4 of 4 people found this helpful
I can't see any reason at all why you would want to build a 68k based computer now.
I can remember pondering the details of a 68008 (an 8 bit bus version) design in 1982 on a walk in the Derbyshire Peak district.
But 36 years later it won't fly - you'll need 5V logic and memories which are hard to get and the end result will be big, use lots of power and have less welly than an ARM M0 (it should just about beat a basic Arduino).
You can approach it in the same spirit as people do with steam engines.
You can buy 68k based computers easily enough - I have a huge HP thing bought for £5 from an equipment auction - it has a CRT and still boots up.
If you are in the UK you can have it, else it'll be much cheaper to buy one locally.
This would give you all the fun of playing with the 68k but spare you having to spend a fortune on obsolete bits.
1 of 1 people found this helpful
I've been looking into this a bit and have found a few people who have done it recently. One guy built a 68000 computer on a bread board in his spare time in 6 days. Reading his blog post, talking about how interfacing to the 68K is child's-play. I found 16Mhz 68K chips on ebay for $4. 5Volt TTL logic chips are still produced, as well as an assortment of peripherals, like 555 timers. From what I gather it should be a very cheap and possibly simple thing to do. I understand that this will not be a very powerful computer, but like your steam engine example, the fun will be in making it work.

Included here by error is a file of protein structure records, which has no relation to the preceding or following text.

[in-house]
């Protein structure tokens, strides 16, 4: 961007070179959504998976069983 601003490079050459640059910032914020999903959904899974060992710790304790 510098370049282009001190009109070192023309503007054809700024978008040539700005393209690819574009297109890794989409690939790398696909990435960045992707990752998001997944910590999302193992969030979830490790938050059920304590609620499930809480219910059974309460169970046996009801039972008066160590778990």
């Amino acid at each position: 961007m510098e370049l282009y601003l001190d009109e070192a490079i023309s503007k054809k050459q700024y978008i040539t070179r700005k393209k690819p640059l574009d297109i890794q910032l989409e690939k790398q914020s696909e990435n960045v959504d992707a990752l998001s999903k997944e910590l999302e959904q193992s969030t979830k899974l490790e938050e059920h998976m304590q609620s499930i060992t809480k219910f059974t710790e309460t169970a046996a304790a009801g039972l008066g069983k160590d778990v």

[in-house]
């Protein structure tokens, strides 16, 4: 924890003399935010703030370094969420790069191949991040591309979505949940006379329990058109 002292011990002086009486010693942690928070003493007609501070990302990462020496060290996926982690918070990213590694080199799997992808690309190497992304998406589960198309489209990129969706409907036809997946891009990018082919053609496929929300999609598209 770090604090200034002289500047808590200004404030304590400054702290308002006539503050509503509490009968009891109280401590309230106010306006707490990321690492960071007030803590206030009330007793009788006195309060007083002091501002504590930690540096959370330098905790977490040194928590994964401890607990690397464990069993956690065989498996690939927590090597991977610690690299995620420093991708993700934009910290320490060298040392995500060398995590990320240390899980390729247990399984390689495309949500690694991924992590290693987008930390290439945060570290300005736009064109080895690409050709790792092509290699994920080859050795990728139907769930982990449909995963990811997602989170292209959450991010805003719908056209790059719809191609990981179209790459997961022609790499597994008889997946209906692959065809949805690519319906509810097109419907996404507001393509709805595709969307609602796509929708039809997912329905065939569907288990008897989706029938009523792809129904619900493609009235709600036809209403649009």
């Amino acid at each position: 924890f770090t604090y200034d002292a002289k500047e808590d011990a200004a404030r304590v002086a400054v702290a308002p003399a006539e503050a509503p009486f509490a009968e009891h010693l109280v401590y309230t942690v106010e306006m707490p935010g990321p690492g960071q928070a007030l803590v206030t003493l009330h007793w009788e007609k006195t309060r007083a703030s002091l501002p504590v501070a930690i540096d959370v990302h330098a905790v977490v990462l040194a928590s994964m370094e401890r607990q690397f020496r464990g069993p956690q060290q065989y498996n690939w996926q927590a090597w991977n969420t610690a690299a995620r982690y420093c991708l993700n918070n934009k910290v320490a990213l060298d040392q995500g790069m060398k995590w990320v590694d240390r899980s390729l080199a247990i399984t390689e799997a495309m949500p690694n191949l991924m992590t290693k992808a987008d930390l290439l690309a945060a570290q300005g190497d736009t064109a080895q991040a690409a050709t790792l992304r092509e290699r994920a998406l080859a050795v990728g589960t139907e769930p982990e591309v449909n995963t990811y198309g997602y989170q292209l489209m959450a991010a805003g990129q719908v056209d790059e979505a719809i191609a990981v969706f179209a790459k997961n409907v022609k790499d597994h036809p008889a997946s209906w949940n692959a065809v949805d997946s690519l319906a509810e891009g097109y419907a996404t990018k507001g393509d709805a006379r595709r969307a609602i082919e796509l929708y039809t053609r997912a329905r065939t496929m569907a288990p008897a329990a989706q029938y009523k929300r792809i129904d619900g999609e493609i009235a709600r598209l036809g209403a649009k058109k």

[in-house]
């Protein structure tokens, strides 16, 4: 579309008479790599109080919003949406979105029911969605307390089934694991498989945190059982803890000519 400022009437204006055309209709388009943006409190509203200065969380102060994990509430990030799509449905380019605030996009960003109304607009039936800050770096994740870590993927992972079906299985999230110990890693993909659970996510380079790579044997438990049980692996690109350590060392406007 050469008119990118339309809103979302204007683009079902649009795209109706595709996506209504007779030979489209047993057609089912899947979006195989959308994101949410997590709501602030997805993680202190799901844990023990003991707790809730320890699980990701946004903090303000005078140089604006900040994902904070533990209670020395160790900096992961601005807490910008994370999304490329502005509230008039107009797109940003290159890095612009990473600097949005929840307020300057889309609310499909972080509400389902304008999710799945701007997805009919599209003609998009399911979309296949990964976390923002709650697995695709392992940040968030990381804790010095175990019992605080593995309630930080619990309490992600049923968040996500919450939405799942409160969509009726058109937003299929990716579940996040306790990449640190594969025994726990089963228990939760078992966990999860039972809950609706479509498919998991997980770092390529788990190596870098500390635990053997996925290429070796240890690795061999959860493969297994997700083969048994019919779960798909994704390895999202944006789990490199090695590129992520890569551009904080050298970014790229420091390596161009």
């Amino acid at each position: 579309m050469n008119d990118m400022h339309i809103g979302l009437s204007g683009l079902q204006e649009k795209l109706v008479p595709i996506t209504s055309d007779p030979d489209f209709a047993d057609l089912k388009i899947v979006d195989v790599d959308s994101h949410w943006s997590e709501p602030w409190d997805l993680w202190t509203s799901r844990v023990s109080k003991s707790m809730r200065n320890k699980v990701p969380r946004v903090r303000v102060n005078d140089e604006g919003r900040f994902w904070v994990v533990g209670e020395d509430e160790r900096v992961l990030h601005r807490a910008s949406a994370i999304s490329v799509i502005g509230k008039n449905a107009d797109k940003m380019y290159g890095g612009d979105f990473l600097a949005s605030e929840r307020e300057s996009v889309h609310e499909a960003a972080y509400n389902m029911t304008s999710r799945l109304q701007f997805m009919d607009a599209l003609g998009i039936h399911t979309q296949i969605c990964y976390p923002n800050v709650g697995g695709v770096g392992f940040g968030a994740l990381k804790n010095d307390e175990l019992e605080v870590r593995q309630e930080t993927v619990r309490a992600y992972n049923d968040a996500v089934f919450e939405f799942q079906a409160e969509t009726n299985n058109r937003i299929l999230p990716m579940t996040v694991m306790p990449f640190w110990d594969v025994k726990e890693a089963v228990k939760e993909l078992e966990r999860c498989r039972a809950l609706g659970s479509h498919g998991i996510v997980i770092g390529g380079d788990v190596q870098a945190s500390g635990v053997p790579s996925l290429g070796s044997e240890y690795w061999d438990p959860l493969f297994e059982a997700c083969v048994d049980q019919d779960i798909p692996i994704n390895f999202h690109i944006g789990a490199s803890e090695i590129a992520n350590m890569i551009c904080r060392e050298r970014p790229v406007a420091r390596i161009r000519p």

3 of 3 people found this helpful
Unfortunately I don't have a schematic, but another option which has the fun of making a computer from a microprocessor, and similar instruction set, but using more modern parts and lower voltages, could be to use one of the other Freescale processors that were based on the 68k. For example the ColdFire range has processors to which you can attach RAM and Flash. It would be easier than the 68k in some ways, with the more modern parts (although even ColdFire is old, but still manufactured) - for example even the Palm handheld PDAs of the 1990's, which also had a 68k-compatible chip (the Freescale Dragonball) literally only needed two additional chips, the SRAM and Flash, and zero glue logic. I had fun building a Palm-type device using that chip.
ColdFire has hand-solderable options (QFP package).
That sounds very interesting. I have heard of this chip while doing research for my build. It sounds interesting. What would be the equivalent of an EPROM in that type of system?
2 of 2 people found this helpful
That would be a Flash chip, something like this:
A lot cheaper than EPROM/EEPROM.
In order to get the initial code in there, there may be existing tools, or you may need to write a small bootloader (e.g. in Assembler code) to accept your executable say over a serial line, and program it into the Flash.
I have got an itch to build a 68000 bases computer. It's been a long time since I've dabbled in this sort of thing. In 1991 I build a 6809 based computer for school. At the time I remember looking into the 68000 and how cool it was and seemed to be a wonder to program on, even compared to the wonderful 6809, and made X86 programming look like Egyptian hieroglyphs. I am looking for a good schematic to base my computer off of. Like I said it's been a while since I've done this sort of thing and I would like to start with a known working system and modify it from there. Is this the right place to ask this sort of question? If not is there a better place?
Thanks in advance,